the Geraldine Licensing

trust, and the club itself)

the former Town and

Country Club building

on the edge of town.

It is abig building with

plenty of parking.

The foundation will

work with a project

manager to turn the big

building into adedicated

community­owned medical

centre; a one­stop

medical shop.

If it wanted aproject

with which to catch the

public’s attention, it

need not look further.

Practitioners, the

foundation says, have

already indicated interest.


Provincial New Zealand

has had trouble

attracting­and keeping ­

medical personnel, and

Geraldine has been no

exception, though it is

reasonably well served at

the moment.

But there is a public

appetite for medical centres,

where you can see a

doctor or, say, aphysio,

in the same building.

The licensing trust

National award for Rosa

By Toni Williams

Community stalwart Rosa

Bennett, who is nearing

90, is the humble recipient

of an honorary Age

ConcernNew Zealand’s


and it took her by


It was recognition for

all the valuable workshe

does ‘‘championing the

rights of older peopleby

helping combat loneliness

and helpbuilding strong

social connections’’.

The award, presented

by Age Concern

Ashburton patron

Jeanette Storrier at the

weekly 50 Plus meeting

Rosa organises, is a

national award, givento

one deservingperson

nationwide amonth.

She was nominatedby

Age Concern Ashburton

president Trish Small and


Dianna Leonard.

Rosa has been involved

with the Ashburton

branch since its inception

and was amemberofa

steeringcommittee set up

in 1986toinvestigate

forming an organisation

to meetthe needs of older

people in the Ashburton

District. She represented

community groups on the


Once established, first

as the Mid Canterbury

Aged Persons Welfare

Council thenAge

Concern Ashburton; two

deserves credit, too, for

its support of the project,and

the former club,

which offered favourable


Prominent locals

(John Acland, Rosie

Morten, James Wallace

and Wayne O’Donnell)

are the backbone of the

foundation and will soon

seek benefactors and

funds for its first project.

Given the generosity

and can­do attitude of

Geraldine, support may

be strong.

­John Keast

Rosa Bennett was surprised by Age Concern Ashburton patron Jeanette Storrier with anational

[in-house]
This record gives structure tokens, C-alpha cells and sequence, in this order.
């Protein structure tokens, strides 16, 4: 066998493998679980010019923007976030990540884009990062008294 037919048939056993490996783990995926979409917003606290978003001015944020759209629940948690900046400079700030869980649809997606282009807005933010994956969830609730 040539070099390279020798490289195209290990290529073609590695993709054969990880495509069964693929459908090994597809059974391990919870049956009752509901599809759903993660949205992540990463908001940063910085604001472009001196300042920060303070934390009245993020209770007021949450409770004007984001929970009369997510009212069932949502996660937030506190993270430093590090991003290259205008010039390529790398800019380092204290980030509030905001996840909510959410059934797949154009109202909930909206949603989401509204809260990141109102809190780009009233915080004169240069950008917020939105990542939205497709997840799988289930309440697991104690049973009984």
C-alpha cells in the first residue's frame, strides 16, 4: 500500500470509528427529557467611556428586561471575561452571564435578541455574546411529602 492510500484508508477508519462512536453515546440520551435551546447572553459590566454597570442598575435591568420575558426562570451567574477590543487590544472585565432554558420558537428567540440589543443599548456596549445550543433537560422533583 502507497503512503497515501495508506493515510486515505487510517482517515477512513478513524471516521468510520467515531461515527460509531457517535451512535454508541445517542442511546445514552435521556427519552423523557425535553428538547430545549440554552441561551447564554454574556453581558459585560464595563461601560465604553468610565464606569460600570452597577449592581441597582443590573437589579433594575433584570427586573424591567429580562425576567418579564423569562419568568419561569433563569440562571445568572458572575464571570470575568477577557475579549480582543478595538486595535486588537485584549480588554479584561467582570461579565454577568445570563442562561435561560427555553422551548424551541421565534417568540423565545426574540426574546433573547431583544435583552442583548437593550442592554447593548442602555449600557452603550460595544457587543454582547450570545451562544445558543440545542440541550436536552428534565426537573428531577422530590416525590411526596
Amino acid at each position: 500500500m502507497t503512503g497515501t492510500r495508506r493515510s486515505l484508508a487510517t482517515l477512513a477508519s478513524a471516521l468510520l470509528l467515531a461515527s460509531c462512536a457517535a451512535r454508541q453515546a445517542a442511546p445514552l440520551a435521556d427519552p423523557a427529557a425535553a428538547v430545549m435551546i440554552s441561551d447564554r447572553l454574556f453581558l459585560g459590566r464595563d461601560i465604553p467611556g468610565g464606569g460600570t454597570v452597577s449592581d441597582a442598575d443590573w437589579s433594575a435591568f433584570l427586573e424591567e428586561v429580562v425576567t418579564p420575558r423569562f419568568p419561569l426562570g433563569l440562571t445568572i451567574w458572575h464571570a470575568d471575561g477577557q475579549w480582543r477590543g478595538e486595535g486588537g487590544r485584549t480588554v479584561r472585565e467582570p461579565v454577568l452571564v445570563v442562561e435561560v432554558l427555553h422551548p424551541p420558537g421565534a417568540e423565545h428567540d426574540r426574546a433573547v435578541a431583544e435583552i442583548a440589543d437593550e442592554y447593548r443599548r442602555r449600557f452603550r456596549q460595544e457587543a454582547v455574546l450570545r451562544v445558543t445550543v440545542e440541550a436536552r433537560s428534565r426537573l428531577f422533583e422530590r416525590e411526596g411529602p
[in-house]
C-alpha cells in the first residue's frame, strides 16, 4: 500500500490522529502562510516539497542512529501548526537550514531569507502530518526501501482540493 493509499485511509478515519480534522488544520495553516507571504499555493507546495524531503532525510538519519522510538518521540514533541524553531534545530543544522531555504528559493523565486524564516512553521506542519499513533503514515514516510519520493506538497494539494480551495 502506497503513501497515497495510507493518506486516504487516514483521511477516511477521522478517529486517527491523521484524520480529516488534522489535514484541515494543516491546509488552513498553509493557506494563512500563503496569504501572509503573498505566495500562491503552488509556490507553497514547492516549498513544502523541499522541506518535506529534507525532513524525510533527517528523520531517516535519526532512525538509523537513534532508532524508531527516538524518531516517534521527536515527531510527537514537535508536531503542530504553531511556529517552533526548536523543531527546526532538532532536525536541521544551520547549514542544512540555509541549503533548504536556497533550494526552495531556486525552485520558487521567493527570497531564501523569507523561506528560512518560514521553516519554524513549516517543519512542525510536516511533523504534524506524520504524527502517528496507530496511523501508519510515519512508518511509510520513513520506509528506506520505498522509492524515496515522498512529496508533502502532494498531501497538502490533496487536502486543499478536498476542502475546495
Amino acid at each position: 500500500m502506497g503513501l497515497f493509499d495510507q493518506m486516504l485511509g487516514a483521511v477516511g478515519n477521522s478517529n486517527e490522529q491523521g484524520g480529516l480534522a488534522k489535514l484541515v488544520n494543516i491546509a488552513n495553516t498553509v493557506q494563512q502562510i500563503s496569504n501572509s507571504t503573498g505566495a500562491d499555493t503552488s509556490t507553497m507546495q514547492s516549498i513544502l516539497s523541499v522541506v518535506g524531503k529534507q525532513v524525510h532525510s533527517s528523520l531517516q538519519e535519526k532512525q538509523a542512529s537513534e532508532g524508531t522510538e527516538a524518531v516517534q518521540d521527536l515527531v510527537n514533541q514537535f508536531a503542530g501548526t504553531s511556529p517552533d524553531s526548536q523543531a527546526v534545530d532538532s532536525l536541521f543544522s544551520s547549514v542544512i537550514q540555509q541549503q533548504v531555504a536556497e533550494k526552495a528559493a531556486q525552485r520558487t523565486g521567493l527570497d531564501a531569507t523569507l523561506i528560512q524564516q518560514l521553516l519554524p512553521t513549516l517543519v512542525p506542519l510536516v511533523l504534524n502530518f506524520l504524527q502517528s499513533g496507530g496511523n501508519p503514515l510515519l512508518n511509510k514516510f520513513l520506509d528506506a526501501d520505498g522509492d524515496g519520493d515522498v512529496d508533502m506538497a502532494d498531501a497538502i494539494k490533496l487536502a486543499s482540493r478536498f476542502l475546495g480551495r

award for championing the rights of older people.

popular programmes

wereset up for older

persons; the 206 Club, to

lessen social isolation for

the district’s senior

populationand where

Rosavolunteered as cook

up to three days aweek

until 2018; and the 50 Plus

educational programme.

It runs once aweek for six

weeks in autumn and


Its success is due to

‘‘Rosa’s enthusiasm and

determination to make

sureitcontinues. The

numbers attendingare

testament to Rosa’s


‘‘Since the beginning

Rosahas been a

dedicatedand loyal

committee member,

supporterand volunteer

in manycapacities for

Age Concern Ashburton,

arecording of outstanding

serviceover 30 yearsand

it has not cometoan

end,’’ Trish and Dianna

said, in their nomination.

She is also a‘‘Master

Chefwhen it comes to

producing not only a

‘plate’for afternoon tea

but large quantities of

foodfor cateringwhether

it be scones,biscuits,

finger food or hot food’’.

She stillwhips up a

batch of scones at home

to shareateach 50 Plus


And she is ‘‘always the

person who could be

relied upon to assist

whenever necessary’’.

Age Concern NZ chief


Clare, via aletter readby

Mrs Storrier,thanked

Rosafor her special



‘‘Your tireless

dedication to the older

people of Ashburton

shows through your ability

to be awearer of many

hats,and these hats seem

to have acommon theme:


‘‘Butwhat better way to

provide social connection,

than through food,’’ she


‘‘Youhave provided

the older peopleof

Ashburtonwith such

outstanding service for 30

years, and it doesn’t seem

to be stopping anytime


Rosa received a

certificate of recognition

and abox of meals from

Age Concern partner

organisation Tomorrow’s


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Local news at Ashburton’s The Courier, Thursday 3 October 2019, Page 5


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Page 6, Ashburton’s The Courier, Thursday 3 October 2019

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Pupils at Longbeach

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cultural leaders Emily

Symons and Rose Vannini.

The pupils who opted

to perform, aged from

new entrant five year olds

to more senior pupils,

aged 12, had a mix of

stage performance


But they all shone as

they entertained their

school peers, teachers,

parents, grandparents

and wider school community.

There was aballet performance,


routines, singing and

dancing, guitar and drumming,

jokes and skits,

including one to the tune

of past skit king Benny




Dancing trio Tilly

Lovell, Freya Jemmett

and Matilda Gallagher

performed to The Lion

King classic, Hakum

Matata, and popular

modern culture songsOld

Town Road and Shotgun

saw multiple groups put

their own creative twists

to the tracks with singing

and dancing performances.

As well as the buzz

from being on stage, all

the pupils performing got

alollipop treat for taking

Employment exchange may be repeated

The Ashburton employment